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The historic centre of Florence, one of the most beautiful in the world

4 minutes

Florence is a city that amazes, seduces and stays in your heart. The Tuscan capital is an open-air museum full of architectural masterpieces and unique works of art.
At every turn a marvel, so much so that its historic centre enclosed within the ancient medieval walls has been UNESCO World Heritage since 1982. 

What you need to know about Florence


Florence is a treasure trove that’s been enclosed by 13th-century walls for centuries. All that remains of the ancient perimeter today are the monumental towers and the two fortresses, San Giovanni Battista to the north and San Giorgio a Belvedere in the Oltrarno area to the south.

Between the lively district of San Lorenzo and the small district of Santa Croce, Florence contains the largest concentration of world-famous art. Just stroll along its historical centre to admire one masterpiece after another: the Cathedral of Santa Maria del Fiore in Piazza del Duomo, Palazzo Vecchio in Piazza della Signoria, the Uffizi Gallery and Ponte Vecchio, Palazzo Pitti and the Boboli Gardens. Then there’s the Basilica of Santa Maria Novella, the Accademia Gallery and the Basilica of Santa Croce.

History and information on the historic centre of Florence


The history of Florence began in 59 B.C. when the Romans founded the village Florentia on the remains of the ancient settlement of Etruscan Florence. From the year 1000 onwards, Florence's splendour grew exponentially each century, and its historical centre also expanded.
For centuries, the centre was bordered to the north by the city walls, today the city's Viali di Circonvallazione (or boulevards), and to the south by the embankment of the Arno River. After 1400, when wealthy Florentine families began to build across the river, the Oltrarno area also became part of the historical centre.

As the capital of Italy for some years, the city is inextricably linked to the intellectuals and artists who made the history of art and literature from the 13th century to the Renaissance, such as Petrarca and Boccaccio, Dante Alighieri and Lorenzo de' Medici, Filippo Brunelleschi and Michelangelo Buonarroti, Leonardo da Vinci and Niccolò Machiavelli.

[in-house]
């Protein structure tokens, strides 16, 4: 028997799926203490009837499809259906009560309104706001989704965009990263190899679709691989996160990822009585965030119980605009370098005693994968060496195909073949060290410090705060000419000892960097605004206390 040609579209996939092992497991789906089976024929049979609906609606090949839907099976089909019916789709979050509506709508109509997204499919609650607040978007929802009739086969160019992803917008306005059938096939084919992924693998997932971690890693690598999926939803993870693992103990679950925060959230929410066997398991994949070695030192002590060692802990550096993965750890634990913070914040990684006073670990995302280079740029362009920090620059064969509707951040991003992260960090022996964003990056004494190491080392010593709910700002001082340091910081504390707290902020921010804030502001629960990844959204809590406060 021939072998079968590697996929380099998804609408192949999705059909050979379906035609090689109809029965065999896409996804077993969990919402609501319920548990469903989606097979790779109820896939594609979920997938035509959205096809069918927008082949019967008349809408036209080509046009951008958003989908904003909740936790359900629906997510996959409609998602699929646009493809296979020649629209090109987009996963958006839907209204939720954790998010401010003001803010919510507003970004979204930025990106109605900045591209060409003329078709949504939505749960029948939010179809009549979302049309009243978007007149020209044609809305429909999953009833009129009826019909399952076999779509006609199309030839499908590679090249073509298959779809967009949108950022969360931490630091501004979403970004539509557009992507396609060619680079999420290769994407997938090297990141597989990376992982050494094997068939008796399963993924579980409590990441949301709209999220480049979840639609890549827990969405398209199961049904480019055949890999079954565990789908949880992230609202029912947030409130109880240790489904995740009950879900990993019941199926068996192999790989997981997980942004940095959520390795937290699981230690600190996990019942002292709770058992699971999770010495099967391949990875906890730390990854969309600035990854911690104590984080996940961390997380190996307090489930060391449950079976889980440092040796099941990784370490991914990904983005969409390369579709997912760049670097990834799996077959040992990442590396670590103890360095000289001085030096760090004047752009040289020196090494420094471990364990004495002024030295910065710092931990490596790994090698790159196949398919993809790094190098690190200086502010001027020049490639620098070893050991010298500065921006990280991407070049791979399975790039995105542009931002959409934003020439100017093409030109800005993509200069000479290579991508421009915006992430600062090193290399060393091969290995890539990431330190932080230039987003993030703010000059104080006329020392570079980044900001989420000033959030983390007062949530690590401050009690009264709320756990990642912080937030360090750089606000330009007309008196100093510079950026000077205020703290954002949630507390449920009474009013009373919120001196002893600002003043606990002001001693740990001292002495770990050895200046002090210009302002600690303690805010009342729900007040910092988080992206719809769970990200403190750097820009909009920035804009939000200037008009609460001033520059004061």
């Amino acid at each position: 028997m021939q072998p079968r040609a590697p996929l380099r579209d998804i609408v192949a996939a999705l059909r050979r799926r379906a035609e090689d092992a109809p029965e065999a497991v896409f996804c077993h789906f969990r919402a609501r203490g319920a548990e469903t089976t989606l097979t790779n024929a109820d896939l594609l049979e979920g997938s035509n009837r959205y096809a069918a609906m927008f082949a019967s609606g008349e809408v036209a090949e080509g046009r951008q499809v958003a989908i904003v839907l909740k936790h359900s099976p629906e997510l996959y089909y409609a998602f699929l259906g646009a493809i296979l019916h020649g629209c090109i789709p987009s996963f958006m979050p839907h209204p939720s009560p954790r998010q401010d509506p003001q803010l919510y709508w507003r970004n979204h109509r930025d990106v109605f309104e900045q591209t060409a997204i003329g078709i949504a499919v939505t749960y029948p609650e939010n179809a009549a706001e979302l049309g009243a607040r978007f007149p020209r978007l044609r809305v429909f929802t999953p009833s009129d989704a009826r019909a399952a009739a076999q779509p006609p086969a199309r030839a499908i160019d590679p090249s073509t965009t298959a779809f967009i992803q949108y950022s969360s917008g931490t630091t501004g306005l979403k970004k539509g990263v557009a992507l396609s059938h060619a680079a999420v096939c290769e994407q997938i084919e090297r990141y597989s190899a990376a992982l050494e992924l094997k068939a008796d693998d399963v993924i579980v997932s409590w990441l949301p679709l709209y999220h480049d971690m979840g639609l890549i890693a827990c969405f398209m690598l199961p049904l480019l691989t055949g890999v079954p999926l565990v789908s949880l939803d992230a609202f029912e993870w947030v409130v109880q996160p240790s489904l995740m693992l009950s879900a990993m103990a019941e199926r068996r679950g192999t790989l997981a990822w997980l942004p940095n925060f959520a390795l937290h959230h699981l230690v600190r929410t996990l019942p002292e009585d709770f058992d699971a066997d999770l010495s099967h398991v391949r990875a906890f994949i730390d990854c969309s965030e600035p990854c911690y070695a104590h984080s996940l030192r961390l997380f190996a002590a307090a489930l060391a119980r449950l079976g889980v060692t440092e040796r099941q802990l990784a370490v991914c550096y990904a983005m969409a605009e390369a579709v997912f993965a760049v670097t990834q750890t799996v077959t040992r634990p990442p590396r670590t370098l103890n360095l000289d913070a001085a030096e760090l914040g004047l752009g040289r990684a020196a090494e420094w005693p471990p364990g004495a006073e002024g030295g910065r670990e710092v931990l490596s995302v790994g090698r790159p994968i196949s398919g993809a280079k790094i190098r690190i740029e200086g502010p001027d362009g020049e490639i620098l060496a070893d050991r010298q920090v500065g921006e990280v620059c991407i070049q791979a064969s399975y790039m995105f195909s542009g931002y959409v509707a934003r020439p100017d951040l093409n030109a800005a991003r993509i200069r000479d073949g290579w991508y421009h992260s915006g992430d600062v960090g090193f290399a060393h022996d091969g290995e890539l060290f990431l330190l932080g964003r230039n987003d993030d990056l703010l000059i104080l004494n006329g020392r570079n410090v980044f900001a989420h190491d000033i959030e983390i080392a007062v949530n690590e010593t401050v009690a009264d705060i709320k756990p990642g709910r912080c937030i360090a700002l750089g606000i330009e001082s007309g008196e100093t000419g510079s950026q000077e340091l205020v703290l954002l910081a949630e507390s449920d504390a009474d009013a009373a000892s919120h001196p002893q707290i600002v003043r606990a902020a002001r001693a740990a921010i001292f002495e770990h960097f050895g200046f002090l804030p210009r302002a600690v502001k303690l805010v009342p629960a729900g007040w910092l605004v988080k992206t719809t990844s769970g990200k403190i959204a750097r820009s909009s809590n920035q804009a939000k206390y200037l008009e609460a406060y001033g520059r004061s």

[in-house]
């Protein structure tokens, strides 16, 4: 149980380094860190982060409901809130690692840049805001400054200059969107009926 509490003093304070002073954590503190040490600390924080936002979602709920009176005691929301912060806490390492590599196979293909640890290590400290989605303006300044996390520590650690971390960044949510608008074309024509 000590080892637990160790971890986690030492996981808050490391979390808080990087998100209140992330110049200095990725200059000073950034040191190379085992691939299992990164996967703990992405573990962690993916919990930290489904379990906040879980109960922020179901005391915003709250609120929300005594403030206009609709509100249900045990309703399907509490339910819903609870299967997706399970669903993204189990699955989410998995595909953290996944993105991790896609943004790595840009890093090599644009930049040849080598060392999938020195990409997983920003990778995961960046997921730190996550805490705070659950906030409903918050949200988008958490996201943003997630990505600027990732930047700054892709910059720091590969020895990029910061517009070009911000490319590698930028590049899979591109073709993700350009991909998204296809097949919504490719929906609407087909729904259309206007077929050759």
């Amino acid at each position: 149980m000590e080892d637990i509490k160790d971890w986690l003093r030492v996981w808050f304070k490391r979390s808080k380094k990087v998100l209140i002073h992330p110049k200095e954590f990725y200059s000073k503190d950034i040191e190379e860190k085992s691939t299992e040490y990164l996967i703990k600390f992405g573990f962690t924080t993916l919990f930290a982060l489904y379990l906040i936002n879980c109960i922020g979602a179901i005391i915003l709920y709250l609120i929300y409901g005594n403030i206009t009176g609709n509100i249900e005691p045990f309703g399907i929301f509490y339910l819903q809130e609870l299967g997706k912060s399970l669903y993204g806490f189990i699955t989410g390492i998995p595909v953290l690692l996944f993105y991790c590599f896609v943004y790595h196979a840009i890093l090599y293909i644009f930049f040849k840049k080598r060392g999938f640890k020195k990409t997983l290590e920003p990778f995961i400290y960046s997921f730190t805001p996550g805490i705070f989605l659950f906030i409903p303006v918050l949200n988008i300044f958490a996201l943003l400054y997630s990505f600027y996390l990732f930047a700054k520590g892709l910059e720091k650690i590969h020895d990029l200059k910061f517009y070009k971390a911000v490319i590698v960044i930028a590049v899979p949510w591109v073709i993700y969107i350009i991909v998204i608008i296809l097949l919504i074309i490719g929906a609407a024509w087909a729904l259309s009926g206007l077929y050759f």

Why it is a UNESCO site


Florence is an exceptional testimony to the merchant Florence of the Middle Ages and the cradle of the Italian Renaissance. It has been UNESCO World Heritage since 1982 and was one of the first sites recognised after the historic city of Rome and Leonardo da Vinci's Last Supper in Milan.

The body of the United Nations recognised the strongest concentration of art known in the world, all contained within the historic centre of Florence, a unique artistic achievement, a masterpiece of medieval and Renaissance art that influenced the development of architecture and monumental arts in the rest of Italy and Europe.

What to see in the historic centre of Florence


Every corner of Florence is full of things to see. If it’s your first time here, get ready for a walk with plenty of stops to appreciate the masterpieces that have amazed millions of visitors for centuries.

A tour of this open-air museum must start from the heart of Renaissance Florence, the splendid Piazza del Duomo, home to the imposing Cathedral of Santa Maria del Fiore, a 15th-century marvel and the third-largest church in Europe after St Peter's in Rome and the Cathedral in Milan. The construction of the symbol of the city was started in 1296, but was completed in 1436 when the huge dome by architect Filippo Brunelleschi was finally finished.

In front of the cathedral stands the Baptistery of St John with its octagonal plan and a bronze door that Michelangelo called the Gates of Paradise.

Continue on to Piazza della Signoria, seat of civil power and heart of the city's social life. The formidable, 14th-century Palazzo Vecchio stands here.

In front of Palazzo Vecchio you can catch a glimpse of one of the emblems of the Renaissance, David by Michelangelo. This is only a sample, as it’s a copy of the original that was transferred to the Accademia Gallery in 1910 to prevent its deterioration. In addition to the symbol of the city of Florence, four other impressive unfinished sculptures by Michelangelo, originally intended for the tomb of Pope Julius II in Rome, await you inside the Gallery, located in the northern part of the centre.

The Loggia della Signoria is a small art gallery that provides access to the Uffizi Gallery: visit the Uffizi to treat yourself to a few hours among masterpieces by Raphael and Botticelli, works by Giotto, Titian, Pontormo, Caravaggio and Leonardo da Vinci.

Leaving the Uffizi, walk along the magical Ponte Vecchio, another symbol of Florence with its historic goldsmiths' and silversmiths' workshops.

Above the bridge is the Vasari Corridor, a passageway Vasari designed for the Medici to reach Palazzo Pitti, their historic residence. Walking along Ponte Vecchio is a unique experience, but to admire it from afar, go to Ponte Santa Trinità and see it from a different viewpoint.

Palazzo Pitti houses an important series of museums, first and foremost the Palatine Gallery with masterpieces by Raphael and Titian.

The enormous palace is complemented by the Boboli Gardens, one of the world's best examples of Italian gardens and Florence's true green lung.

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